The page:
Friday, May 16, 2008

This Could Mean the Bottom is Near!


Today Fannie Mae announced they are will be changing their previous position; regarding additional down payment requirements for financing a home located in a declining market. (see article below)

We have been in contact with the market as well as with the MI companies, to determine when we can begin originating loans under these new terms. As soon as additional information, becomes available, we will pass on to the group.

News Release
May 16, 2008
Fannie Mae Announces Single National Down Payment Policy; Replaces Policy Regarding Markets Where Home Prices are Declining

-- Fannie Mae (FNM/NYSE) today announced a new, national policy on down payment requirements for conventional, conforming mortgages the company will purchase or guarantee. Starting June 1, 2008, Fannie Mae will accept up to 97 percent loan-to-value ratios for conventional, conforming mortgages processed through its Desktop Underwriter® (DU®) automated underwriting system, and 95 percent loan-to-value ratios for loans underwritten outside of DU, in all geographic locations in the United States. The new national down payment policy will supersede the policy the company adopted in December 2007 that required higher down payments in markets where home prices are declining.
"As another part of our 'Keys to RecoveryTM' initiative, we are today announcing that we will be equalizing the down payment requirements for borrowers in all parts of the country, regardless of local market conditions," Marianne Sullivan, Senior Vice President, Single-Family Credit Policy and Risk Management, said. "This new down payment policy reinforces our goal to support successful home-owning, not just home-buying, as we seek to bring liquidity to all communities and help the housing market recover."
The new national down payment requirements of 3 or 5 percent will apply to loans for purchase of single-family, primary residences. Down payment requirements will vary for other occupancy, property and transaction types. The company will implement systems and operational changes over the summer to accommodate the new national policy.
"We are able to adopt this new, national down payment requirement, even in markets where home prices are declining, because our new automated underwriting risk assessment model DU Version 7.0 will limit risk layering and assess each loan more precisely," Sullivan added. "At the same time, we believe that equity matters, especially in this market. Down payments are a critical success factor in homeownership -- and responsible lending is good business."
Since the housing correction began, Fannie Mae has expanded its mortgage guaranty business to serve the market's urgent need for stability, liquidity and affordability. The company also undertook steps to help protect borrowers, manage the increased credit risk in the market, and fortify the company's capital position. Among these steps, the company has continued to assess and establish new pricing, eligibility and underwriting criteria for its business that more accurately reflect the current risks in the housing market and guard against the potential for foreclosure. These changes have been incorporated into DU and have included adjustments to credit risk assessment, loan-to-value ratios and down payment requirements, among other factors.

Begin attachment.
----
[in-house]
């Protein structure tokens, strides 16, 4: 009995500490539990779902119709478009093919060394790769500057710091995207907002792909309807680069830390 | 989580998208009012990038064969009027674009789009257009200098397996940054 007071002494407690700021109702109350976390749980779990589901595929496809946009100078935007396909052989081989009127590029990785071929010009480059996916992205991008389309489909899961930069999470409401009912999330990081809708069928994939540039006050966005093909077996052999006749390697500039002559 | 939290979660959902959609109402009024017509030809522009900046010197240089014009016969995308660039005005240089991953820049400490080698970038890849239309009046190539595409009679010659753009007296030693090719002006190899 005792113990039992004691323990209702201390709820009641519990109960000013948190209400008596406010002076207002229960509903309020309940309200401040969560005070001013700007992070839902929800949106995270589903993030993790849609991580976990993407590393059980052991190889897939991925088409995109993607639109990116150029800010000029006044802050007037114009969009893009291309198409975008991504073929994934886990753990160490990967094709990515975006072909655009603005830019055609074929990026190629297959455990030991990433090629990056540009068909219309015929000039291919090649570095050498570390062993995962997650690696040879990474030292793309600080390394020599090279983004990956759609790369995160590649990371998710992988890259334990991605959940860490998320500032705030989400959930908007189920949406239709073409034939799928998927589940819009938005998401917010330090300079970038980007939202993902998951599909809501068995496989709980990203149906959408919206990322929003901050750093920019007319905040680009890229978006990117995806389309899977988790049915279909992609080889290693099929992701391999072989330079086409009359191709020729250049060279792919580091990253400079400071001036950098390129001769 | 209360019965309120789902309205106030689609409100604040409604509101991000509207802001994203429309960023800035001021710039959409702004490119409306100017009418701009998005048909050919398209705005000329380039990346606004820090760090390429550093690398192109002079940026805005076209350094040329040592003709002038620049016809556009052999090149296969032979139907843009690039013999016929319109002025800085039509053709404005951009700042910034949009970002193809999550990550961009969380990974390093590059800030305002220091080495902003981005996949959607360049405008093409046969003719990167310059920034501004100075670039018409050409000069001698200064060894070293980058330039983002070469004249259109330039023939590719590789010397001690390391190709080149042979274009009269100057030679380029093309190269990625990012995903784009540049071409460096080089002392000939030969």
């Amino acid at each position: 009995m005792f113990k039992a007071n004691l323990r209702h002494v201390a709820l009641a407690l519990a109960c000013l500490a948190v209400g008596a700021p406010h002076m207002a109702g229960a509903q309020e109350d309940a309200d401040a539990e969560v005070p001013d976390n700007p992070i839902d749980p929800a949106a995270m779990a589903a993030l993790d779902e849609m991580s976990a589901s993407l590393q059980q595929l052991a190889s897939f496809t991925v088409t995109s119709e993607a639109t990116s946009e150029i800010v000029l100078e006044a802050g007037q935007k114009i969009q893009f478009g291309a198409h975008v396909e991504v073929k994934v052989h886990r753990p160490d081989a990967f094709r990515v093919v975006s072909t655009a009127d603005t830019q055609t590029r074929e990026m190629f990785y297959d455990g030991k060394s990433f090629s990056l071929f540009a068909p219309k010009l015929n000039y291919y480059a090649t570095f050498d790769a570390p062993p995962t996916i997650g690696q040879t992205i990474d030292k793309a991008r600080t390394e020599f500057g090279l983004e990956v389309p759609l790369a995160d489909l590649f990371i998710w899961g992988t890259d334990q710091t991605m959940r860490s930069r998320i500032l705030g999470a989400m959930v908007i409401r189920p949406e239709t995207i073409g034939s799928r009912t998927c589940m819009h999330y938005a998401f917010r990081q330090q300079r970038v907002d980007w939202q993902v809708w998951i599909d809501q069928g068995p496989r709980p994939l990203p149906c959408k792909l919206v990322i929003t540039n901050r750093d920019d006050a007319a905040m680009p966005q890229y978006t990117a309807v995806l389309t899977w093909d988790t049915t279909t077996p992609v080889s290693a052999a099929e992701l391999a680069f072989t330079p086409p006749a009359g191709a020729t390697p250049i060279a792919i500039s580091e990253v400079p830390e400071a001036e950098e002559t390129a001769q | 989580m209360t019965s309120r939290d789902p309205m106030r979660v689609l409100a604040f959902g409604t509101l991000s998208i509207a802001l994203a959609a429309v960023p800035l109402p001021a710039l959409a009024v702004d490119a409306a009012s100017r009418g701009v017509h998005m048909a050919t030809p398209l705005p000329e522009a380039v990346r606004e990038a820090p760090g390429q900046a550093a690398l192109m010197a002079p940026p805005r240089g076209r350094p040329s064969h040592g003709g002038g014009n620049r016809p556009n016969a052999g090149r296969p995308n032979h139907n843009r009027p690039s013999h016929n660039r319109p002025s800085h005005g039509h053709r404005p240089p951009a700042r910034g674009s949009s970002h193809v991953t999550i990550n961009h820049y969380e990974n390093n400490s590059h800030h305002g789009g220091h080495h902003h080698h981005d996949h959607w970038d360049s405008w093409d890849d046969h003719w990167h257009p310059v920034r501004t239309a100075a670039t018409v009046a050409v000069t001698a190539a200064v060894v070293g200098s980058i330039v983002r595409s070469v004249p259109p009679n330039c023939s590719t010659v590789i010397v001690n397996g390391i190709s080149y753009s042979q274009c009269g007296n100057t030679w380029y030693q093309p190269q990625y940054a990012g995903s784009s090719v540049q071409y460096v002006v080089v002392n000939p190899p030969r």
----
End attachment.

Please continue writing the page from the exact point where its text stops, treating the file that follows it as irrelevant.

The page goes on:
Among the changes in response to market conditions, in December 2007 Fannie Mae adopted a "Maximum Financing in Declining Markets Policy" that restricted the loan-to-value ratios on properties in markets where home prices are declining, essentially requiring higher down payments in these markets. The new single national down payment policy announced today will supersede that policy.
Fannie Mae Senior Vice President Jeff Hayward stressed the company's commitment to special affordable lending programs to support homeownership for families of modest means. "We are stepping up to provide more liquidity and affordability to some of the most distressed communities while also seeking at least a 3 percent down payment investment through our Desktop Underwriter system from borrowers to help ensure their success."
Fannie Mae will continue to provide support for homebuyers that need down payment assistance, and will continue to allow loans with Community Seconds® up to a maximum 105 percent combined loan-to-value ratio. Community Seconds allow a borrower to obtain a second-lien mortgage to help cover down payment and closing costs, with funding typically provided by a state or local housing agency; an employer; or a nonprofit organization. Fannie Mae also offers MyCommunityMortgage® and Flex mortgage products, which permit down payment assistance programs in the form of gifts and grants.
"We recognize that down payment assistance programs remain a viable tool for borrowers who can afford a mortgage long term, but might need a little help getting started," Sullivan said.
As part of its "Keys to Recovery" initiative, Fannie Mae is expanding its partnership with the National Council of State Housing Agencies. The company will provide up to $10 billion in financing to help Housing Finance Authorities (HFA) serve first-time homebuyers of modest means. In some cases, Fannie Mae will purchase HFA mortgages that have greater than 97 percent loan-to-value ratios.
The first "Keys to Recovery" initiative that Fannie Mae announced on May 6, 2008 also includes: streamlined refinancing for Fannie Mae borrowers whose mortgage balances exceed the value of their homes; improved pricing for jumbo-conforming mortgages to help borrowers in high-cost areas; and a neighborhood stabilization initiative with the Center for Community Self-Help for targeted areas with high home foreclosures.

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